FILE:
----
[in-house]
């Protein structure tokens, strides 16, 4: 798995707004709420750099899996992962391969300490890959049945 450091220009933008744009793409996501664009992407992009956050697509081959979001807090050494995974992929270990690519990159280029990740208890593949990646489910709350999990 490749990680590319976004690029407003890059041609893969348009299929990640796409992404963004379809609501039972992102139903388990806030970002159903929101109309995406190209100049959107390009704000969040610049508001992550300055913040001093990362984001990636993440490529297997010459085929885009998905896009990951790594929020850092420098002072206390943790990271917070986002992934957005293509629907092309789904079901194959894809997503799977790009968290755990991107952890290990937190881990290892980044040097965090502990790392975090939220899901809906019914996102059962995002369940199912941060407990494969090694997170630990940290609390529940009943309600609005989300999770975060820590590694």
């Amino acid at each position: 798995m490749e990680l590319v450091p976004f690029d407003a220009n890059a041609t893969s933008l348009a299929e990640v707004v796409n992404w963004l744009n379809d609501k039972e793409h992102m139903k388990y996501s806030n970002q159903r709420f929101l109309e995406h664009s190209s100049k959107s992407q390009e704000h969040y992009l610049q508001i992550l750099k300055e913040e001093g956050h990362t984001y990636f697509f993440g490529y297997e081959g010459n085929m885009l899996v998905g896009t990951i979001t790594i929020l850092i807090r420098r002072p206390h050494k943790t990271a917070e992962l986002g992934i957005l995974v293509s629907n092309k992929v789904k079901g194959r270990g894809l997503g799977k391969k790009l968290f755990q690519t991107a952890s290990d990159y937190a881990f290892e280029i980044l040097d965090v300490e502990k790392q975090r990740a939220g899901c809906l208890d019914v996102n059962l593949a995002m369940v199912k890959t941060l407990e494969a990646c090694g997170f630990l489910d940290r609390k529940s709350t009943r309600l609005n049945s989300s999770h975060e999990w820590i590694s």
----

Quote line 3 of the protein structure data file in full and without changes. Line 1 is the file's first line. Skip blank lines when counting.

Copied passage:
């Amino acid at each position: 798995m490749e990680l590319v450091p976004f690029d407003a220009n890059a041609t893969s933008l348009a299929e990640v707004v796409n992404w963004l744009n379809d609501k039972e793409h992102m139903k388990y996501s806030n970002q159903r709420f929101l109309e995406h664009s190209s100049k959107s992407q390009e704000h969040y992009l610049q508001i992550l750099k300055e913040e001093g956050h990362t984001y990636f697509f993440g490529y297997e081959g010459n085929m885009l899996v998905g896009t990951i979001t790594i929020l850092i807090r420098r002072p206390h050494k943790t990271a917070e992962l986002g992934i957005l995974v293509s629907n092309k992929v789904k079901g194959r270990g894809l997503g799977k391969k790009l968290f755990q690519t991107a952890s290990d990159y937190a881990f290892e280029i980044l040097d965090v300490e502990k790392q975090r990740a939220g899901c809906l208890d019914v996102n059962l593949a995002m369940v199912k890959t941060l407990e494969a990646c090694g997170f630990l489910d940290r609390k529940s709350t009943r309600l609005n049945s989300s999770h975060e999990w820590i590694s």